Tagahasa or Hasa (to sharpen) is traditionally a person who peddles his service of sharpening household blades in the Philippines. He rides a bicycle which converts into a pedal powered grinder, and shouts out a chant of seemingly distorted pronunciation but actually an articulated version of the word hasa. This trade involves cycling in communities to reach homes in a semi door–to-door manner.
This project presented at the Cultural Center of the Philippines in 2007, is concerned about the memory of this traditional industry, which in current days have faded due to the developments in modern trade and urban circuiting of communities. It also investigates the sculptural possibilities inspired by this trade focusing on particular aspects such as: the process of sharpening through a grinder, the presence of small articles as part of publicly known sculptures and the coverage of distances in the process of circulation.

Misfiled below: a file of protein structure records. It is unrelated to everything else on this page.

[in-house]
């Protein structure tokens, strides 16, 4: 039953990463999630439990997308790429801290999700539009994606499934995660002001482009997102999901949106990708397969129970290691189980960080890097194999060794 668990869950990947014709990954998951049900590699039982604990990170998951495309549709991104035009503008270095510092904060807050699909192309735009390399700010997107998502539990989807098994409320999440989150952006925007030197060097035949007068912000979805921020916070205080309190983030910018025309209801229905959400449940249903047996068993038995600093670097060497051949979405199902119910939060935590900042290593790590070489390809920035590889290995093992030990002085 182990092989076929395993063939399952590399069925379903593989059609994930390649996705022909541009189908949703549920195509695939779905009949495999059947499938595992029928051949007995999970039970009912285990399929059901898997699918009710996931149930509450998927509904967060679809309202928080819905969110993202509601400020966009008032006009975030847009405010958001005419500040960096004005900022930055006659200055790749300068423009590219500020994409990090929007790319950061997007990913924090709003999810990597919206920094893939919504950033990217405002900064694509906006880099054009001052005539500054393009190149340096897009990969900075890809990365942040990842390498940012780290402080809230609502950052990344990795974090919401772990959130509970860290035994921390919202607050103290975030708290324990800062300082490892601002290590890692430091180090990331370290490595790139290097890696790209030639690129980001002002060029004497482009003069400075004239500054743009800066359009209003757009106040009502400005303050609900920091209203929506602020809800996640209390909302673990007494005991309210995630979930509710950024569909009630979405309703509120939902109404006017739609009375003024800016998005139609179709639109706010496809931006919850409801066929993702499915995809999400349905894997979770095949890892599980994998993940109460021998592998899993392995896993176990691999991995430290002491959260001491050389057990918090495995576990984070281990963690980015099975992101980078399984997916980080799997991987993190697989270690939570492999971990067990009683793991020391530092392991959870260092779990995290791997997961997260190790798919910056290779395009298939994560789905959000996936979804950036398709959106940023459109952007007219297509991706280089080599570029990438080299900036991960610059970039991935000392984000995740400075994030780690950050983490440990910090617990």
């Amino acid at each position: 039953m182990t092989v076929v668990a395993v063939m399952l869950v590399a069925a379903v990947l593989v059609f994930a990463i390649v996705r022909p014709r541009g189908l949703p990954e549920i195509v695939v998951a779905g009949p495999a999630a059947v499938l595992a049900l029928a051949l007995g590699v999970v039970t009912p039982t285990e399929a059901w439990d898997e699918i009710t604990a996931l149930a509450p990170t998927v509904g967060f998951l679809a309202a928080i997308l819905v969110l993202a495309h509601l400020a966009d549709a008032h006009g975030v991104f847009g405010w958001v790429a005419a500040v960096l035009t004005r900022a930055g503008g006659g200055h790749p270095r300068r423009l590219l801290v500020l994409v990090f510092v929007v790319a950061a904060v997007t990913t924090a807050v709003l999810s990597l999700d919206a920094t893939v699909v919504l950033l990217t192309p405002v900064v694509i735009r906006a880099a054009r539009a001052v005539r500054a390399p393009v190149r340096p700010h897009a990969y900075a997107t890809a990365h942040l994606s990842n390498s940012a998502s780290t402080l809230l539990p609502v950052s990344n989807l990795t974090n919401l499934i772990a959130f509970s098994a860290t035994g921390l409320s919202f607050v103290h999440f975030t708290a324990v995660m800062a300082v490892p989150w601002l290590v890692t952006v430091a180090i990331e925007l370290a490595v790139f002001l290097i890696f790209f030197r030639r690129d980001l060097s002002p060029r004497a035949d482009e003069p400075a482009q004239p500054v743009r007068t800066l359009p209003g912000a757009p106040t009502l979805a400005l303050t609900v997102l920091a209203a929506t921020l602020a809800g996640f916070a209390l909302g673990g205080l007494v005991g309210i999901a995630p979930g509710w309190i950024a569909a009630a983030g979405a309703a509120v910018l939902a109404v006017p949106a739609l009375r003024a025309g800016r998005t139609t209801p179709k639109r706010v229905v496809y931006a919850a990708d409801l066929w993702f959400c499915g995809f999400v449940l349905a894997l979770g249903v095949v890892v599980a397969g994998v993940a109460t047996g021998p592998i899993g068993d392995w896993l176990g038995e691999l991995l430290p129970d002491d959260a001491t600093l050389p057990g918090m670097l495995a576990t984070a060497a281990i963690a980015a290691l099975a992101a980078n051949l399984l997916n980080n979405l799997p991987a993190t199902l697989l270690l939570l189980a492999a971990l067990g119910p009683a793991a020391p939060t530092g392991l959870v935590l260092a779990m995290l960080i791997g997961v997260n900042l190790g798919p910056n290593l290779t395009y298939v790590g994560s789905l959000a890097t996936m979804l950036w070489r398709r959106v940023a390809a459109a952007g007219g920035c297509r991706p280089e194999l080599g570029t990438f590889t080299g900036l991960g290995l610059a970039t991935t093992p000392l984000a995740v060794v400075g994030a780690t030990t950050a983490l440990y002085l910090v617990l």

The project involves the solicitation of small objects and information regarding the contributor’s address and memory of the Hasa. The objects solicited, though not all metal were subjected to a grinder as a means of charging them with a particular aura, paralleled to that of newly sharpened objects by the Hasa.
On a separate activity photographs of public sculptures all over Metro Manila were taken and printed. Small articles that were depicted as part of the sculptures were encircled in each of the photographs. On the wall of the gallery, the sharpened objects are positioned side by side to the marked photographs. This positioning is to highlight the presence of small objects in publicly known sculpture.
As part of the installation, a map of the whole Metro Manila was printed in a size that would fill the entire floor space of the gallery. Each of the contributor’s given address was marked by a dot. Using a kiddy bicycle, associating it to childhood memories, I made a drawing using paint-soaked wheel marks by trying to connect or pass by the dots like a route. The floor construction shows the expanse by which the memory of the Hasa was renewed through the project.